I can’t believe it’s the end of October and I’m still on the sourdough bandwagon! Even if many have grown tired of the sourdough trend, I’m having a great time with several special sourdough recipes and I’ve been baking a lot of bread lately! I gave a loaf to my daughter recently, and our oldest grandson loved it so I hope to keep them supplied with bread for as long as they continue to enjoy it.
You may be wondering what I’ve been doing with my time for the past 3 months! Other than baking and gardening, social distancing but still spending some time with our small family, we’ve had a few large renovation projects that have taken much of my time. We bought a small home as an investment and I’m the one who picks out the paint, carpet, cabinets, countertops, etc. It’s been mostly a fun project!
Back to the sourdough baking, I know I’m speaking to a small audience so I thought I’d share two recipes at once. 🙂
The sourdough starter that I received from Kitty early last spring is still going strong and I enjoy tending to it. It’s nice having little hobbies when our social lives have been so disrupted.
You can see the slight open-hole texture of this banana bread due to the sourdough starter. It’s so moist and delicious and not at all ‘sour’!
This is the sourdough loaf I’ve been making almost every week since I first discovered this recipe. I was looking for a sandwich loaf that rivaled the Country French artisan loaf from a local bakery that I used to buy for $4.99. It’s so good with a high dome, crispy crust and moist interior. This recipe rivals that loaf!
I also learned that I can use my bread machine for the mixing and kneading and it makes making this bread so easy! Since it uses a very small amount of regular yeast it rises much more quickly than more traditional sourdough loaves which also shortens the process.
Using about 2/3rds of the dough to get the high dome, I have enough left over to make a small baguette which is the perfect size for the two of us. I forgot to slash this one!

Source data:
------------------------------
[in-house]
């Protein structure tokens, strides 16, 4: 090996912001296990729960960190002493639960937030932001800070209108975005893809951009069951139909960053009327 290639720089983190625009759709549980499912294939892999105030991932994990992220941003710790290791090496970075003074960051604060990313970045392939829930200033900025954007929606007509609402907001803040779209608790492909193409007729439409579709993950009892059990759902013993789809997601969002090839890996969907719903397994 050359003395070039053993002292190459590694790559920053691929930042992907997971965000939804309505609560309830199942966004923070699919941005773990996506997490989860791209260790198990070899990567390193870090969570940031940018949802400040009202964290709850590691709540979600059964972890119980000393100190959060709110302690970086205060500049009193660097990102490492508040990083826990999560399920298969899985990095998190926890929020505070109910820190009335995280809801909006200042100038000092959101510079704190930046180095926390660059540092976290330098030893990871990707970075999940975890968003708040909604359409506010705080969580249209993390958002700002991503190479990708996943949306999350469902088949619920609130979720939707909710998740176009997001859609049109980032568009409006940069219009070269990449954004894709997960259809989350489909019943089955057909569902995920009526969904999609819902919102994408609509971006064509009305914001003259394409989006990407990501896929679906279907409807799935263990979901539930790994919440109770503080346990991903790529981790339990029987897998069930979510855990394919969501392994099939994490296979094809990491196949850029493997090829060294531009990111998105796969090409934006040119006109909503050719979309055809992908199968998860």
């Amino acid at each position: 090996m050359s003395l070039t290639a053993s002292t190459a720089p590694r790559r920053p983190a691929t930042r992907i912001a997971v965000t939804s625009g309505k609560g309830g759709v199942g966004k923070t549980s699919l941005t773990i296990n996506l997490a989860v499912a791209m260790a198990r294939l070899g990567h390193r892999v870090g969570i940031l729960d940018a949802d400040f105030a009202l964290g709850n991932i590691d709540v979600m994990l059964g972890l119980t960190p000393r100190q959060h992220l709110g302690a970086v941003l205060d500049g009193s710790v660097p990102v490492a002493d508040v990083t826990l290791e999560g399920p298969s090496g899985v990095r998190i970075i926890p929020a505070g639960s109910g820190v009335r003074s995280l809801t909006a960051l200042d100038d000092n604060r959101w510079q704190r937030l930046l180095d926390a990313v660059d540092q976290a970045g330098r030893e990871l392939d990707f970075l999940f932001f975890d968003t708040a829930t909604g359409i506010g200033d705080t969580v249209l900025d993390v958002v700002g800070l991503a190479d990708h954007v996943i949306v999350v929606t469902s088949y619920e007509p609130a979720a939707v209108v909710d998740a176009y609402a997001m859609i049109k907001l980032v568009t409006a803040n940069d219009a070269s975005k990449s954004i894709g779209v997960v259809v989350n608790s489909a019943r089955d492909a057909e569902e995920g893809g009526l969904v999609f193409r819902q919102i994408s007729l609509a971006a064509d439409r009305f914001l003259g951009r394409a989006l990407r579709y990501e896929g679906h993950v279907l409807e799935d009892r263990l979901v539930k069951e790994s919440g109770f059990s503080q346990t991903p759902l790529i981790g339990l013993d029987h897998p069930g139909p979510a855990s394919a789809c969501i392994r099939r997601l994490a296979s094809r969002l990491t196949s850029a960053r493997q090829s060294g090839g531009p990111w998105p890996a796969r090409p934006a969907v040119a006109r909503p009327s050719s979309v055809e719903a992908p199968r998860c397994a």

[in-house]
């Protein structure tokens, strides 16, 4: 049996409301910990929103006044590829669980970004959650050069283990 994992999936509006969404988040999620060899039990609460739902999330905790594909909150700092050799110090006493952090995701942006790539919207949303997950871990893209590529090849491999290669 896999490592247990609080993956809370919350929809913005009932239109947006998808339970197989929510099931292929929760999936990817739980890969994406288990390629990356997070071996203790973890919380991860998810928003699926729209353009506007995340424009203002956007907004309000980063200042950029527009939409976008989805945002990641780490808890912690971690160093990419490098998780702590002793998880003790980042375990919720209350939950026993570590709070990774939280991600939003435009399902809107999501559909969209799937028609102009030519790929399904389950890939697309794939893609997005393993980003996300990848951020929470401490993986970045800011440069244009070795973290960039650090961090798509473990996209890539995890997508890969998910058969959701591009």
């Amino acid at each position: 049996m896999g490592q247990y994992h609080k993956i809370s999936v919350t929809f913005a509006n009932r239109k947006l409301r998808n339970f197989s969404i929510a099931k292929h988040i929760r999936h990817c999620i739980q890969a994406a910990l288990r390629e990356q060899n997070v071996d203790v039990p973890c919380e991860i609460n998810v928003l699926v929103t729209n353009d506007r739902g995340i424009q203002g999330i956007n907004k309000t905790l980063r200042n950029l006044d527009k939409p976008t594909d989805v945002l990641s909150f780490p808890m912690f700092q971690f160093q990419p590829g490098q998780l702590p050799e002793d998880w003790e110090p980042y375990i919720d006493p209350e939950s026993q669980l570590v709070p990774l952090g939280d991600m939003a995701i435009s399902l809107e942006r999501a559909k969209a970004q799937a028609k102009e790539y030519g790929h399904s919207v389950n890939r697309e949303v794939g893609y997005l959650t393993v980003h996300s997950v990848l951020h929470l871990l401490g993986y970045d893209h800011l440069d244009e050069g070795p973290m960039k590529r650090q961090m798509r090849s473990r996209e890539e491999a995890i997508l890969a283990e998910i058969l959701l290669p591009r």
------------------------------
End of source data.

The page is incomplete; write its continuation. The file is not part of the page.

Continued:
It also makes the most amazing French toast, grilled cheese sandwiches and BLTs!
I still have some of Kitty’s dried starter if anyone is interested in rehydrating it and trying sourdough baking!
The new Blogger platform is giving me some grief and I’m having some issues with editing as you may be able to tell with the different sized fonts in this post 🙁 And now I can’t figure out how to post a recipe on the new Google sites where I merged all my recipes when I was advised the Classic sites wouldn’t be available much longer. That’s another reason I haven’t posted for a while. I hope things get easier, as I continue to figure it out.
Please copy and paste from this post if you want to save either recipe. I hope I’ve reached at least a few sourdough bakers out there 🙂 Happy baking!
Sourdough Banana Bread Recipe
Servings: Makes 4 mini loaves or 2 8×4 loaves
1/3 cup butter, room temperature
1 cup granulated sugar
1 large egg, slightly beaten
1 1/2 cups (3 to 4) very ripe bananas, mashed (preferably overripe)
1 cup Sourdough Starter (227 grams)
1/2 teaspoon vanilla extract
1 teaspoon grated orange zest (either fresh or dried orange zest I buy from my local spice store)
2 cups all-purpose flour
1 teaspoon baking powder
1/2 teaspoon baking soda
1 teaspoon ground ground cinnamon
1/2 teaspoon salt
3/4 cup pecans or your favorite nuts, coarsely chopped
Spray loaf pan(s) with nonstick baking spray
Preheat oven to 350 degrees F with oven rack in the center position.
Cream together the butter and sugar until light and fluffy with a mixer. Add egg and mix until blended. Stir in the mashed bananas and the sourdough starter. Stir in the vanilla extract and orange zest and set aside.
In another bowl, combine the flour, baking powder, baking soda, cinnamon, and salt. Add the flour mixture and the chopped nuts to the prepared sourdough mixture, stirring just until blended.